A forgotten piece of theater history came to life— with a modern artistic twist—during the University of Georgia’s Spotlight on the Arts festival in November.

“Favored by the Muses” celebrated the life and works of America’s first published Black female poet, Phillis Wheatley Peters, and the 150th anniversary of her poetry collection “Poems on Various Subjects, Religious and Moral.”

The project was a collaboration between faculty and students in the Franklin College of Arts and Sciences departments of English, Theatre and Film Studies, African Studies, African American Studies, Music, Digital Media, and Dance, as well as local Athens community members.

In the piece, performers recreated elements of 1934’s “Phillis Wheatley Pageant,” written by the early 20th century Black activist Mary Church Terrell, which tells Peters’ story beginning with her kidnapping in Senegambia and her eventual rise to literary fame as a teen and young adult.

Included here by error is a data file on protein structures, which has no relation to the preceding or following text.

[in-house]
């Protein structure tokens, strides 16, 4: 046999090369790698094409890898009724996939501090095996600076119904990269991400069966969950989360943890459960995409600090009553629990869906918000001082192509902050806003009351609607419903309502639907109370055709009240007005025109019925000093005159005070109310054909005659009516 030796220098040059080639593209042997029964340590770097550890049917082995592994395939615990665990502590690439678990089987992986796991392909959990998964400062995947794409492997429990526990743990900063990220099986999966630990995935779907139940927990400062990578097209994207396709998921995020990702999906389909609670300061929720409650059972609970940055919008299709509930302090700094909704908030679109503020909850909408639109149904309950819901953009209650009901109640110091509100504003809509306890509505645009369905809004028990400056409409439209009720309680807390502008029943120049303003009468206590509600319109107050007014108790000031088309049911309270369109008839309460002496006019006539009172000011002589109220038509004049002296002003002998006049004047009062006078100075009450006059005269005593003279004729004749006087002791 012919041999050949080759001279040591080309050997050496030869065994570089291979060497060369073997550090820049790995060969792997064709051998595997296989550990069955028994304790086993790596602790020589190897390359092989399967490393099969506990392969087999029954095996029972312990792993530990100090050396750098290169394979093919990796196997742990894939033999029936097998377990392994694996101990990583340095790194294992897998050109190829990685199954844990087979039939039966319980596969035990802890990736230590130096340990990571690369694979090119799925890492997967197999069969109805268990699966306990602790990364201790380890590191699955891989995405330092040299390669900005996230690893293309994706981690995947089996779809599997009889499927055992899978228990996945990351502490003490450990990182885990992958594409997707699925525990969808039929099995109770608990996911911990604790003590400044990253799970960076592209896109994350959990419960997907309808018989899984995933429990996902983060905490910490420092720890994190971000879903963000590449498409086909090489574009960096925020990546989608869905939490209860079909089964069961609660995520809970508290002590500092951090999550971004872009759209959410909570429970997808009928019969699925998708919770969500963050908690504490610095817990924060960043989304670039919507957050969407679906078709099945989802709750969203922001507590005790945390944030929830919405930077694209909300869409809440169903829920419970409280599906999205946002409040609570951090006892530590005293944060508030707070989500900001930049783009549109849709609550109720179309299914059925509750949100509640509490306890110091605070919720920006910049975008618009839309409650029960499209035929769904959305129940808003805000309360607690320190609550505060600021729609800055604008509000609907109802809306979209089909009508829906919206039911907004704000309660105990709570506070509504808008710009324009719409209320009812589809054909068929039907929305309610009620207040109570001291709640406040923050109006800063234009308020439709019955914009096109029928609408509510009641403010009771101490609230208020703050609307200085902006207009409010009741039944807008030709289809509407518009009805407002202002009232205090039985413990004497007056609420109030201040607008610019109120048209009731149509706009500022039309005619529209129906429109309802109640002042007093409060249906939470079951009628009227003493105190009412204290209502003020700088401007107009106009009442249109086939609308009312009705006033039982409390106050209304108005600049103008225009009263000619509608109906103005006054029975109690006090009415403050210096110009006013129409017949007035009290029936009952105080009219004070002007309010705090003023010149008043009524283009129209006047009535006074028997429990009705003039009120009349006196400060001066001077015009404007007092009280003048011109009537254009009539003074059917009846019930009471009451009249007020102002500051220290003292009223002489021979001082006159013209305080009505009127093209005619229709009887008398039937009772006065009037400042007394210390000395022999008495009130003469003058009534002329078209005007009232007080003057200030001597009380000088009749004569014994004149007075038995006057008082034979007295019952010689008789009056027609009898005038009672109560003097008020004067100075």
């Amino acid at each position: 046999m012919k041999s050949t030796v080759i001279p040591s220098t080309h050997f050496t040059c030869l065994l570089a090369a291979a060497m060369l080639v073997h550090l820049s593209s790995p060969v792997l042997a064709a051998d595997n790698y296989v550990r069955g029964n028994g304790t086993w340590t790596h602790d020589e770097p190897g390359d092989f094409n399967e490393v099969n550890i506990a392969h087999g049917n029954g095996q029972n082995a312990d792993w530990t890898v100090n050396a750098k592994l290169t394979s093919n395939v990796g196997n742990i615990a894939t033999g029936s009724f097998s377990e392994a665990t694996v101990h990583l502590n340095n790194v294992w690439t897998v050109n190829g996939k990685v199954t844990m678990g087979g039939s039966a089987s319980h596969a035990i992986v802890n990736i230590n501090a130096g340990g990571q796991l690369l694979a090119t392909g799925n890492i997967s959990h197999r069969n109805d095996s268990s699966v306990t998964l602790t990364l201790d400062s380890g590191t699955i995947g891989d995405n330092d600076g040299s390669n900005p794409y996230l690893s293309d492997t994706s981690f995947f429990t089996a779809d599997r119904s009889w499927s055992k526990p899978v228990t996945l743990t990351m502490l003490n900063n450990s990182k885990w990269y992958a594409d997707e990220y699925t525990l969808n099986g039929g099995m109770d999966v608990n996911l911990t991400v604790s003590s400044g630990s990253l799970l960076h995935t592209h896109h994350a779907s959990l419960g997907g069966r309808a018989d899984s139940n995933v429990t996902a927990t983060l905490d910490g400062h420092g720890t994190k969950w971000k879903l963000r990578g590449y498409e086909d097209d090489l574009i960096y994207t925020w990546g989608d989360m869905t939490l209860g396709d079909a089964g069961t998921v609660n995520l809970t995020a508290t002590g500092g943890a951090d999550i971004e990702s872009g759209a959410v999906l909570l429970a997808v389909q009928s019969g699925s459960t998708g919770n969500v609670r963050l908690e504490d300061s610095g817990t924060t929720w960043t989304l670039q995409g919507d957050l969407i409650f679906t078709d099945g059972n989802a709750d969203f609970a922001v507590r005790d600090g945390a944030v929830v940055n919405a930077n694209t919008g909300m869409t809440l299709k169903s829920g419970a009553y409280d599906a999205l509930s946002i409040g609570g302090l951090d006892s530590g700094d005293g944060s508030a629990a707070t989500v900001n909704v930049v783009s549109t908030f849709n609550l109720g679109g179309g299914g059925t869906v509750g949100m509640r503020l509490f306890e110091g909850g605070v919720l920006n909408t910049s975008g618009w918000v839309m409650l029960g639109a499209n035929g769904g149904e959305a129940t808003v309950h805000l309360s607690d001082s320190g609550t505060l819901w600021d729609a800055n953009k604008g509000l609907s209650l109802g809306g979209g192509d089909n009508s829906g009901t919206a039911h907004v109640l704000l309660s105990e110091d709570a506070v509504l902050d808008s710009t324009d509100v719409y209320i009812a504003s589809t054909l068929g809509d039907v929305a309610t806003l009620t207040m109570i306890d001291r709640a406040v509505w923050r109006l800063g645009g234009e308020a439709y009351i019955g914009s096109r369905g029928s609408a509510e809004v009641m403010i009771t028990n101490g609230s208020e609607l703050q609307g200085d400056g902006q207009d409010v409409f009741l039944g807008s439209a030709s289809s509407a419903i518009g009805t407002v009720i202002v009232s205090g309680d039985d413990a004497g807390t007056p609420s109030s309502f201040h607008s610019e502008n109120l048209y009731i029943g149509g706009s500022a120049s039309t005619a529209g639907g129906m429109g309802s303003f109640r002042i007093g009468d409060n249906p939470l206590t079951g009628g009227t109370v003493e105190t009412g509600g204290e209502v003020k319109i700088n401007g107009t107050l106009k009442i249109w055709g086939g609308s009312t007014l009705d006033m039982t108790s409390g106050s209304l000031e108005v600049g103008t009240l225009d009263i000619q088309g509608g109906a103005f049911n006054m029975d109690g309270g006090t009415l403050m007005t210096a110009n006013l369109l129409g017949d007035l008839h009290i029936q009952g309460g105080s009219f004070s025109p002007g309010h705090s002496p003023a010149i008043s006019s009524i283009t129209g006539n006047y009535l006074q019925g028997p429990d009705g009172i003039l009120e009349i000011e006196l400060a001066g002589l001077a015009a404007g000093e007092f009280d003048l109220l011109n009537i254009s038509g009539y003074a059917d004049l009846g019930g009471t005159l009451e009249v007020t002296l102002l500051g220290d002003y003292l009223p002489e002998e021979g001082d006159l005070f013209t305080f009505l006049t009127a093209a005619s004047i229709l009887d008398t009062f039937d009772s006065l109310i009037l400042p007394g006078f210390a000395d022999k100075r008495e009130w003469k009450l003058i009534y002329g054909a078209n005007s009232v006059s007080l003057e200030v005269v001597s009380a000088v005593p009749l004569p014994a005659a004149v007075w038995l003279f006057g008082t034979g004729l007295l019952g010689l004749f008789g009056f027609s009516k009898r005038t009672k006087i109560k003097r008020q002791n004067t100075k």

“Just as the original pageant accomplished, the collaboration of actors, musicians, dancers, students, faculty, and community members created a one-of-a-kind presentation,” said its writer and director, Professor George Contini, performance area head and Josiah Meigs Distinguished Teaching Professor in Theatre & Film Studies.

The script for “Favored by the Muses” is drawn completely from Contini’s research of Terrell’s manuscripts and letters held at the Library of Congress and Howard University’s Moorland-Spingarn Research Center.

“This collaboration enabled audiences and participants to reconsider how these two great Black women’s stories speak to us today,” Contini said. “In the end, what began as an appreciation of this forgotten pageant became a reminder of the importance of artistic legacies and cultural stewardship.”

“Favored by the Muses’ was performed on Nov. 6, 2023, in the Balcony Theatre of the Fine Arts Building to an audience of over 50 people. A lively Q&A followed the performance, with insightful questions about the importance of Black women’s stories and their legacies.

This short documentary gives a behind-the-scenes look at the production.